Between Facebook, Foursquare, Twitter and a slew of other social media platforms, one would think there would be enough ways to let people know what you’re doing. Well, now it seems there is yet another service looking to raise the bar. The app has been dubbed HelloWorld, and its premise is simple: find your friends, or let them know where you are. The user submits what they are doing with either a text or a picture and lets other users know from how far away the message is being sent. A post is kept live for 24 hours and is then subsequently deleted.
Ernestine Fu, one of the app’s creators, explained HelloWorld to TechCrunch, saying, “It’s both the very first program you write when you learn a new language… as well as a direct description of what the product does—it let’s you say hello to the world, your own personal world of friends.” And while the app allows users to let their friends know how far away they are, the notifications do not generally give an exact location unlike Foursquare. Users can, however, ping their friends if they want to make that information known.
TechCrunch has compared the new app to the early development of Twitter, an app that is used to communicate with a small group of friends. It’s personal while still being social. The app does not insist on tearing through the user’s data; its creators hope that users will being willing to share on their own. The app has two major interfaces. The first shows a list of the user’s friends and their locations. The second shows each friend’s postings in chronological order.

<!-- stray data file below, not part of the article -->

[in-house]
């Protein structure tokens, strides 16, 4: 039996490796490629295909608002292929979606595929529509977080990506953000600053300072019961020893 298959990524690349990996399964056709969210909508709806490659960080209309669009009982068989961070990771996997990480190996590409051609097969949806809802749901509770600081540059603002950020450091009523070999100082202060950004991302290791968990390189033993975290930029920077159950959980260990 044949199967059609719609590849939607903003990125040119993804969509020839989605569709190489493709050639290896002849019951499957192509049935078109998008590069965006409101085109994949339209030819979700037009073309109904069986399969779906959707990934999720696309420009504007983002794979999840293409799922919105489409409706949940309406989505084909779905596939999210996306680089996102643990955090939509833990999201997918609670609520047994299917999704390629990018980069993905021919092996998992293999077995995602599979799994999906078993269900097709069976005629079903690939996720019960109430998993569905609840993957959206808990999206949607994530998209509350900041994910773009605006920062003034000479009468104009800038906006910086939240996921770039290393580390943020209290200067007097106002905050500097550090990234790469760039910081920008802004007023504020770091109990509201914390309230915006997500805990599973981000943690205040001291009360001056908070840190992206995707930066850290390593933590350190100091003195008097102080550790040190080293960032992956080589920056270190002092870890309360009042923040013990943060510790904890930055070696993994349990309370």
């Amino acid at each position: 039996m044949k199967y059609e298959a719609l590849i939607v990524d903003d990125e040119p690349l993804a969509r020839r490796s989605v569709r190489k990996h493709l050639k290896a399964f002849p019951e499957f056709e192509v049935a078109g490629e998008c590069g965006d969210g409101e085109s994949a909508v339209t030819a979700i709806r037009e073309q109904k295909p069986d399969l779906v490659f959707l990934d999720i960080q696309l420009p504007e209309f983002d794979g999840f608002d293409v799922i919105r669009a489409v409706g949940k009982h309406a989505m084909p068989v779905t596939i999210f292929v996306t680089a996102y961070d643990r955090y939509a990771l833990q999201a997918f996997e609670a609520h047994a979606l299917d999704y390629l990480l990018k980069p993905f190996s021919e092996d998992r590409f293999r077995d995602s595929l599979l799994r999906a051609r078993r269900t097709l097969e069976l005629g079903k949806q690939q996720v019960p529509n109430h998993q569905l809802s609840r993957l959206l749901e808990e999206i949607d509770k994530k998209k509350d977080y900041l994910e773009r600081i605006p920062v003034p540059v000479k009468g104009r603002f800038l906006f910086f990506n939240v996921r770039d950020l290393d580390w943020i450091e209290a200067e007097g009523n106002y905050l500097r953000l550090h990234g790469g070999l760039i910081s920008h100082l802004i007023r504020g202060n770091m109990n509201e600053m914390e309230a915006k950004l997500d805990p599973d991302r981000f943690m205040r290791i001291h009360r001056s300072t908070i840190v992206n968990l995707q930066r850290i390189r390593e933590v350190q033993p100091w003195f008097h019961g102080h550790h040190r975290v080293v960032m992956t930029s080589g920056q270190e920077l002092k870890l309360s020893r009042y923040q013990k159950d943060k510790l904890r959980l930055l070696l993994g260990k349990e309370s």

Fu is the driving force behind the app’s creation. She has already co-authored a book on public service, has received two degrees from Stanford and is currently getting a PhD in engineering. Three years ago, she appeared on the cover of Forbes. Fu does not go into projects half-heartedly, so no one should be too surprised if HelloWorld ends up taking off.